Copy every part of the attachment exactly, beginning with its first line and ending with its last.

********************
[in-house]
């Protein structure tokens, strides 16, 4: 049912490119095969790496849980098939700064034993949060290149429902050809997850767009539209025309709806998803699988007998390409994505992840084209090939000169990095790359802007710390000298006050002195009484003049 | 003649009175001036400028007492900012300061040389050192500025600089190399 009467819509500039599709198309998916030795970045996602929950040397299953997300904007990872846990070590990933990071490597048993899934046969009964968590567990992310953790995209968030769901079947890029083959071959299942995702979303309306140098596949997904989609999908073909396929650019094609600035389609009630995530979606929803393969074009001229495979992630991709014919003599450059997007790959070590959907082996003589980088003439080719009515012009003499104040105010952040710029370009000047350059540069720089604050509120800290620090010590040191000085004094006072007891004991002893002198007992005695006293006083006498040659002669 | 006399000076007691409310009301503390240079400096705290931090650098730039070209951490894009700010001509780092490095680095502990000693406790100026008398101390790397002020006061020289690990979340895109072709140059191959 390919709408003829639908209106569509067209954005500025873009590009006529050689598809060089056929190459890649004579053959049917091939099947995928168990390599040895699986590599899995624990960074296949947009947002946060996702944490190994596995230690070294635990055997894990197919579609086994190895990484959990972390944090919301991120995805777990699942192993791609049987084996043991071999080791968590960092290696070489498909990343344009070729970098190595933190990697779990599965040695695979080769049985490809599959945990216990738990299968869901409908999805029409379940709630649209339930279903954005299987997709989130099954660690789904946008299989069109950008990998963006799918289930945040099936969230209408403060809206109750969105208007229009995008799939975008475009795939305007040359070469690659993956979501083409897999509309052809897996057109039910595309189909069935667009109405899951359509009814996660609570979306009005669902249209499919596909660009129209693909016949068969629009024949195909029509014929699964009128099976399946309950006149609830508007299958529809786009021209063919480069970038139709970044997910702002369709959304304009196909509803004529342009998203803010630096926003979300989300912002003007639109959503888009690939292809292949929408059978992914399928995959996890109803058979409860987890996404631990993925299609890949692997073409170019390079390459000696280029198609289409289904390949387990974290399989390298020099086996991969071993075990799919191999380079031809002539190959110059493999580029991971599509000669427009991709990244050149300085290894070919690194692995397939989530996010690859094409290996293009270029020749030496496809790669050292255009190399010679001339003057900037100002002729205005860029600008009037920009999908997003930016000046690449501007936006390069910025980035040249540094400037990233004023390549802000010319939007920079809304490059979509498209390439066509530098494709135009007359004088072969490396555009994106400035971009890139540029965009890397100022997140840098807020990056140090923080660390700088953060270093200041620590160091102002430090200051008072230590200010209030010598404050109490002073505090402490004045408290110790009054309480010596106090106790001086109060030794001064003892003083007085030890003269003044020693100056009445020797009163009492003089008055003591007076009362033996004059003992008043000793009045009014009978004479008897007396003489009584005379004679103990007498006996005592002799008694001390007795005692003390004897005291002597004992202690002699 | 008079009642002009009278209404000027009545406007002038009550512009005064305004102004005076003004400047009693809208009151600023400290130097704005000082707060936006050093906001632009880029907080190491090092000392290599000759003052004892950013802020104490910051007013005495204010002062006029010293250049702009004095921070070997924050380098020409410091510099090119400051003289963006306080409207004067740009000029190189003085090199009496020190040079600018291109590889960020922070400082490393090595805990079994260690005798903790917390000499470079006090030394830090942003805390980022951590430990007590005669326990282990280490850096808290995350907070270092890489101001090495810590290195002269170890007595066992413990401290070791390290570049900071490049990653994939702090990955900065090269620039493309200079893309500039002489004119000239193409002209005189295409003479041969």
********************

[in-house]
């Protein structure tokens, strides 16, 4: 049912490119095969790496849980098939700064034993949060290149429902050809997850767009539209025309709806998803699988007998390409994505992840084209090939000169990095790359802007710390000298006050002195009484003049 | 003649009175001036400028007492900012300061040389050192500025600089190399 009467819509500039599709198309998916030795970045996602929950040397299953997300904007990872846990070590990933990071490597048993899934046969009964968590567990992310953790995209968030769901079947890029083959071959299942995702979303309306140098596949997904989609999908073909396929650019094609600035389609009630995530979606929803393969074009001229495979992630991709014919003599450059997007790959070590959907082996003589980088003439080719009515012009003499104040105010952040710029370009000047350059540069720089604050509120800290620090010590040191000085004094006072007891004991002893002198007992005695006293006083006498040659002669 | 006399000076007691409310009301503390240079400096705290931090650098730039070209951490894009700010001509780092490095680095502990000693406790100026008398101390790397002020006061020289690990979340895109072709140059191959 390919709408003829639908209106569509067209954005500025873009590009006529050689598809060089056929190459890649004579053959049917091939099947995928168990390599040895699986590599899995624990960074296949947009947002946060996702944490190994596995230690070294635990055997894990197919579609086994190895990484959990972390944090919301991120995805777990699942192993791609049987084996043991071999080791968590960092290696070489498909990343344009070729970098190595933190990697779990599965040695695979080769049985490809599959945990216990738990299968869901409908999805029409379940709630649209339930279903954005299987997709989130099954660690789904946008299989069109950008990998963006799918289930945040099936969230209408403060809206109750969105208007229009995008799939975008475009795939305007040359070469690659993956979501083409897999509309052809897996057109039910595309189909069935667009109405899951359509009814996660609570979306009005669902249209499919596909660009129209693909016949068969629009024949195909029509014929699964009128099976399946309950006149609830508007299958529809786009021209063919480069970038139709970044997910702002369709959304304009196909509803004529342009998203803010630096926003979300989300912002003007639109959503888009690939292809292949929408059978992914399928995959996890109803058979409860987890996404631990993925299609890949692997073409170019390079390459000696280029198609289409289904390949387990974290399989390298020099086996991969071993075990799919191999380079031809002539190959110059493999580029991971599509000669427009991709990244050149300085290894070919690194692995397939989530996010690859094409290996293009270029020749030496496809790669050292255009190399010679001339003057900037100002002729205005860029600008009037920009999908997003930016000046690449501007936006390069910025980035040249540094400037990233004023390549802000010319939007920079809304490059979509498209390439066509530098494709135009007359004088072969490396555009994106400035971009890139540029965009890397100022997140840098807020990056140090923080660390700088953060270093200041620590160091102002430090200051008072230590200010209030010598404050109490002073505090402490004045408290110790009054309480010596106090106790001086109060030794001064003892003083007085030890003269003044020693100056009445020797009163009492003089008055003591007076009362033996004059003992008043000793009045009014009978004479008897007396003489009584005379004679103990007498006996005592002799008694001390007795005692003390004897005291002597004992202690002699 | 008079009642002009009278209404000027009545406007002038009550512009005064305004102004005076003004400047009693809208009151600023400290130097704005000082707060936006050093906001632009880029907080190491090092000392290599000759003052004892950013802020104490910051007013005495204010002062006029010293250049702009004095921070070997924050380098020409410091510099090119400051003289963006306080409207004067740009000029190189003085090199009496020190040079600018291109590889960020922070400082490393090595805990079994260690005798903790917390000499470079006090030394830090942003805390980022951590430990007590005669326990282990280490850096808290995350907070270092890489101001090495810590290195002269170890007595066992413990401290070791390290570049900071490049990653994939702090990955900065090269620039493309200079893309500039002489004119000239193409002209005189295409003479041969």